As for me, I am eating better and feeling a lot better in myself. I have had to deal with some hormonal ups and downs now that I have stopped breastfeeding, my hair (which stops falling out during pregnancy) is now shedding. I have a lot of hair so unlike some women do I am not worried about it all falling out, but I still hate it because it is so knotted and tangled it feels like I have a bird’s nest in there! I spent about 15 minute this morning just trying to de-tangle it all and pulled out a huge wad of hair! Plus there is hair everywhere in the house! My monthlies have reappeared now too with all of the hormonal ups and downs they bring with them but things should hopefully start to settle down from here on in.

Formula feeding itself is a whole different ballgame to breastfeeding – we are much more aware of how much she is feeding and constantly trying to work out how much milk she would like at feeds. There is a lot of faff with the cleaning, sterilising and preparation of bottles (though a lot less faff than we were experiencing previously). There are different guidelines from the NHS and WHO about how long you can store formula for in the fridge, with the NHS stating that you must always prepare a bottle fresh for every feed, and the WHO saying you can store them in the fridge for up to 24 hours. We have found the NHS rules completely impractical if you ever want to leave your house so are following the WHO guidelines and getting used to having to prepare with freezer packs and flasks of hot water whenever we go anywhere! We are getting into a bit of a routine with it all now thankfully!

As for judgement, I guess I have just had to get over it a little. Friends and family have all been completely supportive as they knew what a hard time we were having. If anything I was constantly trying to justify it to myself as I felt guilty and that I was somehow failing as a mother for not coping with all of the problems in order for her to have breast milk. Like I should sacrifice myself for her sake. But then I realise how much it was affecting the rest of my family. Hubs and Monkey matter too. And actually, having seen her on formula, she is so much better on it. I cannot feel guilty about choosing the option that causes her less pain.

As for people who don’t know us, whenever I see judgement in someone’s eyes, it is tempting to explain the reasons but I don’t because it’s not worth it. It just isn’t their business after all. At a postnatal yoga class (post to follow about how good it was!) that I attended recently, I was the only formula feeding mum there. There is a little residual discomfort I have to be honest as I want to say “I tried, I really did!” but again I keep it to myself, I am sure they aren’t judging me, just as I never judged other formula feeding mums, it is just me, judging myself.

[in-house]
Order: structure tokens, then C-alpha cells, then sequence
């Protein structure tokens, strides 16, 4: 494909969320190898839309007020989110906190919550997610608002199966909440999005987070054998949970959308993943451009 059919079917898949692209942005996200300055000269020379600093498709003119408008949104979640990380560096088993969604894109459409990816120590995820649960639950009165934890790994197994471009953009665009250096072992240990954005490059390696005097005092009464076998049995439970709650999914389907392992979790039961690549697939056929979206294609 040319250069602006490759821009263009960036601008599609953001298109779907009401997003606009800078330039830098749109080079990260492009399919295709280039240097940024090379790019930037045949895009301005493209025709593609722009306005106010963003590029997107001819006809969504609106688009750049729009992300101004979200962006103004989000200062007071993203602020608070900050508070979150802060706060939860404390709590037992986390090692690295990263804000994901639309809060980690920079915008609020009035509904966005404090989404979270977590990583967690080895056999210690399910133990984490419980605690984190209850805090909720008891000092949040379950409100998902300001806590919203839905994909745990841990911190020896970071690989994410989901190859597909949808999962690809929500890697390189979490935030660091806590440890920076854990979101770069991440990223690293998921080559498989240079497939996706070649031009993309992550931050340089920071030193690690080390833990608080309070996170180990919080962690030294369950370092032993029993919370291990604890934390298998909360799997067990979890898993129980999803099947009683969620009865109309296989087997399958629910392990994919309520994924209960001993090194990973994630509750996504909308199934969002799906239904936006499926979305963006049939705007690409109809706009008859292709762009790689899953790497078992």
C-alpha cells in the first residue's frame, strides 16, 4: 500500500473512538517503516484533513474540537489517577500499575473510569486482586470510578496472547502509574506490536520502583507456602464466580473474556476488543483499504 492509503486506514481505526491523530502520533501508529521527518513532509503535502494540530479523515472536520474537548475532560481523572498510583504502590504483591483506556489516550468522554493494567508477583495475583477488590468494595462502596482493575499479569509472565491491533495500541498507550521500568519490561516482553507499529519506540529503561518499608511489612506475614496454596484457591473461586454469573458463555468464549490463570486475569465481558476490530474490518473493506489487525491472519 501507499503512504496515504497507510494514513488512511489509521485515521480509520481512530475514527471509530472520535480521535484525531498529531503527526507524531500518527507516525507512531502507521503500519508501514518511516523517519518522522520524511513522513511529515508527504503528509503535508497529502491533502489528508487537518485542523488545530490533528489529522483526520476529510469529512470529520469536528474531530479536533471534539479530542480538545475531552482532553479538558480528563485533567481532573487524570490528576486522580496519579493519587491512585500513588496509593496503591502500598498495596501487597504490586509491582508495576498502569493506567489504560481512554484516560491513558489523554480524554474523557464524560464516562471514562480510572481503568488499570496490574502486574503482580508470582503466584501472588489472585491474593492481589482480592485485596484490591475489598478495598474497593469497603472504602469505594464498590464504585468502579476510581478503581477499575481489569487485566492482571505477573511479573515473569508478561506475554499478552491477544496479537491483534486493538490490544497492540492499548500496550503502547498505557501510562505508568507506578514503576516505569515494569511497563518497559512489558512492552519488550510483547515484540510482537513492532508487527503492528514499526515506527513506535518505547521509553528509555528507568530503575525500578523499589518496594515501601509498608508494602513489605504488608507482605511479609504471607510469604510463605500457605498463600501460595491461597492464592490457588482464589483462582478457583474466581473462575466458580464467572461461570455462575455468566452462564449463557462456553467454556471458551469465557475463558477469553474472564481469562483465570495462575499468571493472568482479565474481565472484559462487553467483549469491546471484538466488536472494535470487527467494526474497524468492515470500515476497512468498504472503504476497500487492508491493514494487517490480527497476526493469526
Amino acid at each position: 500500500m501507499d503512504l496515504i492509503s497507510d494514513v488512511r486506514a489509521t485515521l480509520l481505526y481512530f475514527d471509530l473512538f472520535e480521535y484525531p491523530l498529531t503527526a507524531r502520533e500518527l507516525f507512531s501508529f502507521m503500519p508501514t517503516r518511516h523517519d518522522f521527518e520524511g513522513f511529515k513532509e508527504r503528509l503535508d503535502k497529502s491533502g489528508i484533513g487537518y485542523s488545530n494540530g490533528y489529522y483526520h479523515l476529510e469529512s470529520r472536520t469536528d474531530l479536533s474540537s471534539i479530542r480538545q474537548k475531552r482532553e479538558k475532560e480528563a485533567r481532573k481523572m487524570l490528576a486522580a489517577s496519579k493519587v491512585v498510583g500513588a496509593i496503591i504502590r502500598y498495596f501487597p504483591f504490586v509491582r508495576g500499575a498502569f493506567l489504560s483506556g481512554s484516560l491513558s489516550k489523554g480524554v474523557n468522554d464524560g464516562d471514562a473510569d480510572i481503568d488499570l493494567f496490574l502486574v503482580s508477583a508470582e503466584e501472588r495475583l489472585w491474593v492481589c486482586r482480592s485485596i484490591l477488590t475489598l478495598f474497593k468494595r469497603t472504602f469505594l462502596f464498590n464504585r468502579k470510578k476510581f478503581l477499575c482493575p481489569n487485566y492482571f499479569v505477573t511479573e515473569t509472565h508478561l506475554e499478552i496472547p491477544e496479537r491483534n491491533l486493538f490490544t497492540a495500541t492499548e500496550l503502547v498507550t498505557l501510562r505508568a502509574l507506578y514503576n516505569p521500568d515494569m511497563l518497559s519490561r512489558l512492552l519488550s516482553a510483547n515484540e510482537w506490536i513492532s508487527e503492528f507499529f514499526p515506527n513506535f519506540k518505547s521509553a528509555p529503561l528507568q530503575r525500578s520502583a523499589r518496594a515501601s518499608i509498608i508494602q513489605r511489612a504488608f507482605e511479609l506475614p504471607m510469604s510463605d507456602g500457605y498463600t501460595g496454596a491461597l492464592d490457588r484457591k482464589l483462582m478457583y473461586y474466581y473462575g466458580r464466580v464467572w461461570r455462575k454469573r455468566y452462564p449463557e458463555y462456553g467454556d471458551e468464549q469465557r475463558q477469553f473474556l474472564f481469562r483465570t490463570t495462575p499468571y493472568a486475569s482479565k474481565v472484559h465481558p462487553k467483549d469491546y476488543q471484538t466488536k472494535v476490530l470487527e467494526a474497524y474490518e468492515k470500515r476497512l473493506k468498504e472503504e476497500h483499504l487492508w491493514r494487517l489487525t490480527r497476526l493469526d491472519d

Though I did internally chuckle, the instructor, who was very lovely, made a big thing about how ok it was to formula feed and how it was proven that you could still bond just as well with bottle as with breast, and she was very kind, but also she went a bit ott about how fine she was with it. Do you know what I mean? I think I would have believed she was ok with it a bit more if she actually hadn’t made quite such a point of how ok she was about it. I’m not criticising her as I know it must be hard to find a balance but I did chuckle and I guess proved to myself that am ok with it, as it didn’t bother me that much.

I am obviously not recommending bottle over breastfeeding but wanted to share my experience as there are times when it is worth considering it as an alternative. I wish I could have breastfed LM for longer than 7 weeks but I know that this was the right decision for us as a family and that is all that matters.

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Breastfeeding in Public

I’m not a very big fan of breastfeeding in public and I feel really self concious about it. I feel like people are staring and judging me even when they probably aren’t. Stories like the ones in the news this week play a big part in making me feel like this. From the woman in Claridges who was told to cover up with a napkin to avoid making other customers feel uncomfortable (?) to MP Nigel Farage saying that a woman should sit in a corner to avoid being ‘ostentatious’ about it. His comments and the actions of the restaurant reinforce the idea that breastfeeding is somehow wrong or offensive and should be hidden away.